[Reading Reflections] Use-centered Approach: What and Why?

Reading Material: Chapter 1 of  About Face 3, Measuring the User Experience, Design of Everyday things, and Designing Web Usability.

I appreciate these reading materials since they define the key concept — usability and/ or user-centered design — from different aspects. Why I said it is the key concept for this course as well as for today’s design? Because we don’t lack emerging designs and products in our life, but we DO lack good designs that make us just feel happy when we use them.

So, first, what exactly is user-centered approach? Different authors have slightly different definition fitted into different context. But I think we can put it as simple as “the design that makes people happy”. So just as Steve Krug put it, “get rid of the question mark”! Compared to the bad designs that based on designers’ or programmers’ own view, this approach focused on the ease of use rather than ease of make or ease of code. Thus, it requires designers to understand users’ desires, needs, motivations, and contexts, and put them in the center of the design strategies. Among these readings, I personally like the Cooper’s interpretation using goal-directed approach the best, because it offers a higher and broader point of view to direct our focus, instead of focusing on single task or activity (which might also be called user-centered design!).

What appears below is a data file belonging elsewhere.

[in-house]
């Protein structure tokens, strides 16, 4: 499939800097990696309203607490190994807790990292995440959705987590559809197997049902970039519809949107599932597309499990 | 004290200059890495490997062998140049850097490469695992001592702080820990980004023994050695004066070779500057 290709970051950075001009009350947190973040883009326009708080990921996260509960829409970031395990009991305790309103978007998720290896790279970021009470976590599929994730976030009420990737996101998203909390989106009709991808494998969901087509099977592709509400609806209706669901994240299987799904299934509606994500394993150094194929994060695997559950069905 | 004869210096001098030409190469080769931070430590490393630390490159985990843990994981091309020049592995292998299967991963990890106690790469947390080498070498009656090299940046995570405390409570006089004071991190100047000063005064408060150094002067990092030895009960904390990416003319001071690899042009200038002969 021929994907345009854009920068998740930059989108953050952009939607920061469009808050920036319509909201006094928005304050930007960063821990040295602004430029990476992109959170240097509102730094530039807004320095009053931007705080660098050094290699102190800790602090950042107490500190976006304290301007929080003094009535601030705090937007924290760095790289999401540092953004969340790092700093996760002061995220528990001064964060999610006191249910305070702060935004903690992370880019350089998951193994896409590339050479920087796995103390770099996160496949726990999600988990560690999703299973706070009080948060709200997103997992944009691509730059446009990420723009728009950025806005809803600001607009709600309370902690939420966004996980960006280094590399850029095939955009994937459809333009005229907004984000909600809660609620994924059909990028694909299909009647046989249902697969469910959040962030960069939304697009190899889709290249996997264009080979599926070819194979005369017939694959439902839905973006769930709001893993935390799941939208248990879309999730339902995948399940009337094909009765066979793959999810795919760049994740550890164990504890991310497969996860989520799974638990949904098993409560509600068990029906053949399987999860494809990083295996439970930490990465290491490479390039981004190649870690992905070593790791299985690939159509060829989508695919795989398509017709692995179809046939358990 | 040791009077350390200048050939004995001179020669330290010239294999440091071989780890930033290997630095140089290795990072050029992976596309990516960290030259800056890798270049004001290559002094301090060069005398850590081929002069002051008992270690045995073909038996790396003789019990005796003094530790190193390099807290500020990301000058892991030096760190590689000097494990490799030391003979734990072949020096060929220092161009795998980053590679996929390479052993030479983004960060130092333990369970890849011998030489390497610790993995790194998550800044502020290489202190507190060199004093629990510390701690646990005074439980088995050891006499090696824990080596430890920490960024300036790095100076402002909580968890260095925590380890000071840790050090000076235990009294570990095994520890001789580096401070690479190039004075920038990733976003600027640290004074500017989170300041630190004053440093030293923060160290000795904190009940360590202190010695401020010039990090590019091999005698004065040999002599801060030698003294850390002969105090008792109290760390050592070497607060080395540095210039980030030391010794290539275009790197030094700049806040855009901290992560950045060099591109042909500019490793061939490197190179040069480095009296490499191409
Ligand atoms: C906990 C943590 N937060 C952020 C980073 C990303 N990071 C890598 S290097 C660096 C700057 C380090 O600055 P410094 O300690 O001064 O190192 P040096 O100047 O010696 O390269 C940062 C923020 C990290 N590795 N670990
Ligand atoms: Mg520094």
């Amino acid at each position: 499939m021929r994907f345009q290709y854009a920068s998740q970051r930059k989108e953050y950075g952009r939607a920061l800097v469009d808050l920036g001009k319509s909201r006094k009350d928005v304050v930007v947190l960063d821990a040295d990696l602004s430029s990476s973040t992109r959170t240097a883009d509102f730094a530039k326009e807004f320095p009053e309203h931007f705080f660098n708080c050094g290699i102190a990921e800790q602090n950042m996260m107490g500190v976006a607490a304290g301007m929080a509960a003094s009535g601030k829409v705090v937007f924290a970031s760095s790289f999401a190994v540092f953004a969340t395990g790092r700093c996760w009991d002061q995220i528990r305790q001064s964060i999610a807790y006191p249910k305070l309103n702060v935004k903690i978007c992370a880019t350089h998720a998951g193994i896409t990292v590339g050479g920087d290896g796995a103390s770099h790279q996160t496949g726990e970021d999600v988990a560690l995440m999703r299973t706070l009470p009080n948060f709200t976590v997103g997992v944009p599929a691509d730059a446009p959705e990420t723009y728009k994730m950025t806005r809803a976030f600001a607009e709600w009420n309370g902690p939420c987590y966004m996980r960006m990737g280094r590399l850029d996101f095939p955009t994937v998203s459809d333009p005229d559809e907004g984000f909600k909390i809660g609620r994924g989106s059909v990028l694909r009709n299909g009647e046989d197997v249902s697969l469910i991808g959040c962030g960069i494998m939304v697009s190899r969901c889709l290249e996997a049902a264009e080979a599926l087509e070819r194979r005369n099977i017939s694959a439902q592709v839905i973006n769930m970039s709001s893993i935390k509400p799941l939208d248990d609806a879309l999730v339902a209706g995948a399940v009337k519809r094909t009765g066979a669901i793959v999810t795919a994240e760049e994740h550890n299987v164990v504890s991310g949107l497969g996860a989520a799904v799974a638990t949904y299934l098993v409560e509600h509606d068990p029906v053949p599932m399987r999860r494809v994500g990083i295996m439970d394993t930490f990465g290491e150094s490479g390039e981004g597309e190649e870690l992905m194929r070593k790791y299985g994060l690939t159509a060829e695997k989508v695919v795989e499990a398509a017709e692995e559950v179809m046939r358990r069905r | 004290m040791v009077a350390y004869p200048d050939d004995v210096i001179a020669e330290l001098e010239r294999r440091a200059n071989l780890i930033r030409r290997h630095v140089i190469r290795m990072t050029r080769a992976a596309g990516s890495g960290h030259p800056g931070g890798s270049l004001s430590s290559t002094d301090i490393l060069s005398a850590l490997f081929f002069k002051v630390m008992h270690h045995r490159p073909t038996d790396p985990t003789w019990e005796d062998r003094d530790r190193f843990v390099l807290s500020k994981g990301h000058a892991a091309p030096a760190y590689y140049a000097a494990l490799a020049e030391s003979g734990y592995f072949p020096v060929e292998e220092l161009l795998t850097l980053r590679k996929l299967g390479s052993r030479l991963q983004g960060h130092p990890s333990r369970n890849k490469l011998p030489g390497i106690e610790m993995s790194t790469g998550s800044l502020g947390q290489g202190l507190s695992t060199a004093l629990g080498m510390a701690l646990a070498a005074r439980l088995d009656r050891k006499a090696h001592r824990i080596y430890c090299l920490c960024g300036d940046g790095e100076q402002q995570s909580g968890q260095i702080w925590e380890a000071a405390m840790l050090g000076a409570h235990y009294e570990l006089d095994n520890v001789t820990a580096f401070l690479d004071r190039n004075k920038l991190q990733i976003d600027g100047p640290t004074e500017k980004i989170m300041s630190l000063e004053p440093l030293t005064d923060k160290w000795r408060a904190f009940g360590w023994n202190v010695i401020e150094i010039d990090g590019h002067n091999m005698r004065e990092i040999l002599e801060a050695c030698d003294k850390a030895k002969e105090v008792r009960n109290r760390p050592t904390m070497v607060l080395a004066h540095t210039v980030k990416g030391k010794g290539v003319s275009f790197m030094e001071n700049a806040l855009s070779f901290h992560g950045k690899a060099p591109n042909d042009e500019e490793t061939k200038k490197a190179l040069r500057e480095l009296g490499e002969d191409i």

Of course, things are always easy to say than done. In order to use this approach in our future design, we need to fall to utilizing the principles in a systematical way. Another good point about these reading materials is that they offer scientific methodologies that we could follow. For example, in About Face 3, Cooper brought up the design process based on goal-directed design; also in Measuring the User Experience, I am glad to find the quantitative way to support design decision.

In the end, I would like to share why usability matters. As we can image, usability is everywhere in our life. From playing a smart phone, or using a microwave at home, to operating a high-speed rail, usability is not only about pleasure but could be about life or death (if you have heard about the tragic high-speed rail accident just happened in China, partly because of bad design of communication system). As an engineer planning a career in usability research and interaction design, I believe it is never too careful about usability. It is about the success of your product, it is about revenue for a business, and it is also about changing the way people interact with the world.